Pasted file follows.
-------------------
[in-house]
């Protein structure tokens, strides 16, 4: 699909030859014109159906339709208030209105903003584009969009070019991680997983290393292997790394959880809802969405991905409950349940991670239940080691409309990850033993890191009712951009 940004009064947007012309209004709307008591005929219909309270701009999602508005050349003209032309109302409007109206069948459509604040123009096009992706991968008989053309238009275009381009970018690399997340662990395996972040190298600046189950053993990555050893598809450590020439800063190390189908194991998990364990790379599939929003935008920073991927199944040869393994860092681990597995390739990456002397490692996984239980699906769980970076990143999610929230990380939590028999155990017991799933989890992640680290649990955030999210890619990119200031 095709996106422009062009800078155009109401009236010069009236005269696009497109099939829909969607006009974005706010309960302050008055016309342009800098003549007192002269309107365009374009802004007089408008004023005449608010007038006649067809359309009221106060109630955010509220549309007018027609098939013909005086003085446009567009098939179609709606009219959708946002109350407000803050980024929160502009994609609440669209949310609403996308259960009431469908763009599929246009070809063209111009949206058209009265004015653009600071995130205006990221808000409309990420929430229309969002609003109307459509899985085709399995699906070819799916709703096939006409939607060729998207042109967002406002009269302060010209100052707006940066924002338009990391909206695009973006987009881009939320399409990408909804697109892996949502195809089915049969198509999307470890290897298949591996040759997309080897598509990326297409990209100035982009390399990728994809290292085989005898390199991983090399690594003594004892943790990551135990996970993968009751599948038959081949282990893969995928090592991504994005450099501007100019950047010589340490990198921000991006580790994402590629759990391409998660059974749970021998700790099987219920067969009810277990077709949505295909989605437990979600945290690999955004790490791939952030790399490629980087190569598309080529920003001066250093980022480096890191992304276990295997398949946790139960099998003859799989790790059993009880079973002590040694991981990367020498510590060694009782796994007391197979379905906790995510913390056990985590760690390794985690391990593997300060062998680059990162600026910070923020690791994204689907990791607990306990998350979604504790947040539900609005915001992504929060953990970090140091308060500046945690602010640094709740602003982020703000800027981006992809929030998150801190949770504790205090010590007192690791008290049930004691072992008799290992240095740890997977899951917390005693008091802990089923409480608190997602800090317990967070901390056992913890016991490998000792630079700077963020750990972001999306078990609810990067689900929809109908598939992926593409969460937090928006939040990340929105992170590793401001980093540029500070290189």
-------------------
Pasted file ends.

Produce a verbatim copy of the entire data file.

[in-house]
């Protein structure tokens, strides 16, 4: 699909030859014109159906339709208030209105903003584009969009070019991680997983290393292997790394959880809802969405991905409950349940991670239940080691409309990850033993890191009712951009 940004009064947007012309209004709307008591005929219909309270701009999602508005050349003209032309109302409007109206069948459509604040123009096009992706991968008989053309238009275009381009970018690399997340662990395996972040190298600046189950053993990555050893598809450590020439800063190390189908194991998990364990790379599939929003935008920073991927199944040869393994860092681990597995390739990456002397490692996984239980699906769980970076990143999610929230990380939590028999155990017991799933989890992640680290649990955030999210890619990119200031 095709996106422009062009800078155009109401009236010069009236005269696009497109099939829909969607006009974005706010309960302050008055016309342009800098003549007192002269309107365009374009802004007089408008004023005449608010007038006649067809359309009221106060109630955010509220549309007018027609098939013909005086003085446009567009098939179609709606009219959708946002109350407000803050980024929160502009994609609440669209949310609403996308259960009431469908763009599929246009070809063209111009949206058209009265004015653009600071995130205006990221808000409309990420929430229309969002609003109307459509899985085709399995699906070819799916709703096939006409939607060729998207042109967002406002009269302060010209100052707006940066924002338009990391909206695009973006987009881009939320399409990408909804697109892996949502195809089915049969198509999307470890290897298949591996040759997309080897598509990326297409990209100035982009390399990728994809290292085989005898390199991983090399690594003594004892943790990551135990996970993968009751599948038959081949282990893969995928090592991504994005450099501007100019950047010589340490990198921000991006580790994402590629759990391409998660059974749970021998700790099987219920067969009810277990077709949505295909989605437990979600945290690999955004790490791939952030790399490629980087190569598309080529920003001066250093980022480096890191992304276990295997398949946790139960099998003859799989790790059993009880079973002590040694991981990367020498510590060694009782796994007391197979379905906790995510913390056990985590760690390794985690391990593997300060062998680059990162600026910070923020690791994204689907990791607990306990998350979604504790947040539900609005915001992504929060953990970090140091308060500046945690602010640094709740602003982020703000800027981006992809929030998150801190949770504790205090010590007192690791008290049930004691072992008799290992240095740890997977899951917390005693008091802990089923409480608190997602800090317990967070901390056992913890016991490998000792630079700077963020750990972001999306078990609810990067689900929809109908598939992926593409969460937090928006939040990340929105992170590793401001980093540029500070290189």